Welcome back to 80s Bits, the weekly column in which we explore the best and worst of the Decade of Shame. With guest writers, hidden gems and more, it’s truly, truly, truly outrageous.
There is absolutely no reason that Footloose should have worked. Coming off the massive success of Flashdance, Paramount was looking for another song and dance hit to capture the glitzy zeitgeist of the 1980s, except this time it had to appeal to the boys. Originally slated as a Michael Cimino production, who had won an Oscar for his Vietnam film The Deer Hunter in 1978 before almost singlehandedly killing the Western genre (not to mention his career) with Heaven’s Gate, he was eventually dropped from the project, along with a young Madonna who also audition for a lead role. Yet this disaster in the waiting went on to gross over $80 million at the box office, and create a genuine legacy by spawning a Broadway production and a recent remake.
Ren McCormick (Kevin Bacon, Crazy, Stupid, Love) moves with his mother from Chicago to the small town of Bomont, where they intend to live with Ren’s aunt and uncle. After making friends with local Willard (Chris Penn, Reservoir Dogs) and falling for the rebellious Ariel (Lori Singer), Ren discovers that the city council and Ariel’s strict father, Reverend Shaw Moore (John Lithgow, Rise of the Planet of the Apes), has banned dancing and rock music in the town. Ren resolves to fight the power and the city fathers and bring cutting loose back to Bomont.
It would be very easy to dismiss Footloose as a cheap cash-in on the dance craze with a music video aesthetic tacked on the front end. Indeed, back in 1984, Roger Ebert described the film as “a seriously confused movie that tries to do three things, and does all of them badly”. Yet this ignores the basic strengths of the film, in that it is the same little rebel in a sea of copycats that Kevin Bacon’s Ren is amongst the kids of Bomont. Loosely based on the real-life events of the town of Elmore City, Oklahoma, Footloose has always remained a great ‘rebel with a cause’ film because it questions the ultimate conservative institution: the church. Represented by the deliciously creepy John Lithgow, he sees the world in black and white. “If our Lord wasn’t testing us, how would you account for the proliferation, these days, of this obscene rock and roll music, with its gospel of easy sexuality and relaxed morality?”. Ren’s world, as the representative of the youth of America, is one of living colour.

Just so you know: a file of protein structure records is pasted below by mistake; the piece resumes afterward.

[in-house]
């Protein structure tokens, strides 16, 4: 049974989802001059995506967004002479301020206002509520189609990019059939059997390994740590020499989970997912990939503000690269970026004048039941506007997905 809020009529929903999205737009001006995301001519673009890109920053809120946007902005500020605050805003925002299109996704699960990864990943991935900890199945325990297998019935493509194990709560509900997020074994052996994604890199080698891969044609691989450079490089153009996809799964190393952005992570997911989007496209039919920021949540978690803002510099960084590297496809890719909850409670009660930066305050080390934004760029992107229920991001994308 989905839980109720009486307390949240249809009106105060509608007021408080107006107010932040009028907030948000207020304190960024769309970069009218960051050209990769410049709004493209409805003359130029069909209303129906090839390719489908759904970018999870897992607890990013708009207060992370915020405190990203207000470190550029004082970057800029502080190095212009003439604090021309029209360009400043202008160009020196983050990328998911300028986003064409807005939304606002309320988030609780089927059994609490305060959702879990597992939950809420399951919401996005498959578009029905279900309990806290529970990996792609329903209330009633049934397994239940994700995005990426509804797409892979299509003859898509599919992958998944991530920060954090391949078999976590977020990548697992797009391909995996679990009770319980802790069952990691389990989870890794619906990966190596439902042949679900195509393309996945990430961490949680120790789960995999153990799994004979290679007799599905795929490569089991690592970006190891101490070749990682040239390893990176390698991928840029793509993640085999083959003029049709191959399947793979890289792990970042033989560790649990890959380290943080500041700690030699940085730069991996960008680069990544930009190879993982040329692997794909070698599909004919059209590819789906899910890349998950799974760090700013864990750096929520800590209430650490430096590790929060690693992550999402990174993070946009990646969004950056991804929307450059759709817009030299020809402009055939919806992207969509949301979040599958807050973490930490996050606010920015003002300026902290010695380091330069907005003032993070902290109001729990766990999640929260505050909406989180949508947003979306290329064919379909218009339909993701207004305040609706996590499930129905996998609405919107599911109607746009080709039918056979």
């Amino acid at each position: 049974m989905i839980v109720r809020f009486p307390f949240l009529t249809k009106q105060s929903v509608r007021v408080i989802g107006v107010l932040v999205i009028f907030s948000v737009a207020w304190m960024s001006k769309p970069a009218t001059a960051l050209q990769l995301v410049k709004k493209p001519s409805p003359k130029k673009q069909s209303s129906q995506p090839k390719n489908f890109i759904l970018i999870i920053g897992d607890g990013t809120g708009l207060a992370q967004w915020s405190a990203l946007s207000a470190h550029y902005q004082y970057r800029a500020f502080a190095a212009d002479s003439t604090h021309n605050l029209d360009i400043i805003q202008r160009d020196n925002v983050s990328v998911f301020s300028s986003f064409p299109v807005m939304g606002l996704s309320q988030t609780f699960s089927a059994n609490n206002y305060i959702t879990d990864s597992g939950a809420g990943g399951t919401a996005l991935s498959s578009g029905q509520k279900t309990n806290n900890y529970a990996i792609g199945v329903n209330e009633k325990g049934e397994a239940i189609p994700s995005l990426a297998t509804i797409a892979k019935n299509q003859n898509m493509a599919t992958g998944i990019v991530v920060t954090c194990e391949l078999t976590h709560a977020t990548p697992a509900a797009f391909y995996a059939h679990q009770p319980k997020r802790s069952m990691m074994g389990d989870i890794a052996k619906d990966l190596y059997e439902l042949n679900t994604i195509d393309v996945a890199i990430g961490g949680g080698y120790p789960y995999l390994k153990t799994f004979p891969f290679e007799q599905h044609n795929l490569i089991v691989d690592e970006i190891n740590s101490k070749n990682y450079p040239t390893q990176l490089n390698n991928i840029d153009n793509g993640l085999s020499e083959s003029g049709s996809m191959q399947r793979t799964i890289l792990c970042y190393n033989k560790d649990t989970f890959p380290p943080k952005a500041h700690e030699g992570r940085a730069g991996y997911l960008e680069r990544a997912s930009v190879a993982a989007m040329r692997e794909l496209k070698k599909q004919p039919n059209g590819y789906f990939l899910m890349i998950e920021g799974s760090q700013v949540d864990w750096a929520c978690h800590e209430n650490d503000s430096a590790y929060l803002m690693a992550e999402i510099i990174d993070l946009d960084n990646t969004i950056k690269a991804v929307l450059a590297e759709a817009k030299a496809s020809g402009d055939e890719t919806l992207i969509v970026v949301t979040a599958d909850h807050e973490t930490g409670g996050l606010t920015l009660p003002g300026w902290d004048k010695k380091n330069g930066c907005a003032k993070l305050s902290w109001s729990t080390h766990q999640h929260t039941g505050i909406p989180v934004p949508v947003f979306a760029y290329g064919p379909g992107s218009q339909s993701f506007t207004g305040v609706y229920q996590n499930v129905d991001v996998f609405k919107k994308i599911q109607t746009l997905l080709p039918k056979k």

Kevin Bacon is the breakout performance. With Friday the 13th and Diner already under his belt, Footloose catapulted the young actor into a place that would see him only six degrees away from any given person in Hollywood. Not even a sequence in which he dances his aggression away in an abandoned warehouse can diminish his manliness one iota. Lori Singer, best known at the time for her role on the Fame TV series, proves to be a bit of a one-trick pony in her role here. Rather it is the late, great Chris Penn who proves to be a better companion for Bacon, goofily learning to dance in one of the best musical montages of the decade. Academy Award®-nominated Lithgow sews the seeds of the villain roles he would portray later in the 1980s, such as his role the same year in The Adventures of Buckaroo Banzai Across the 8th Dimension.
Yet it is the soundtrack that is the real star here. With a title track that is arguably more famous than the film, the Kenny Loggins tune gives a buoyantly joyful edge to the opening and closing of the film, and Deniece Williams “Let’s Hear It for the Boy” also reached the #1 position on the Billboard Charts, and has become a karaoke classic to boot. Similarly, Bonnie Tyler’s “Holding Out for a Hero” is said to be the first music-video that successfully promoted a movie while having no movie footage in the video! Again, this is all evidence to suggest that Footloose was more interested in record sales and music videos than in narrative strength. However, whether it was intentional or not, Herbert Ross’ Footloose set out tap into the rhythm of an era and inadvertently captured the zeitgeist in the process.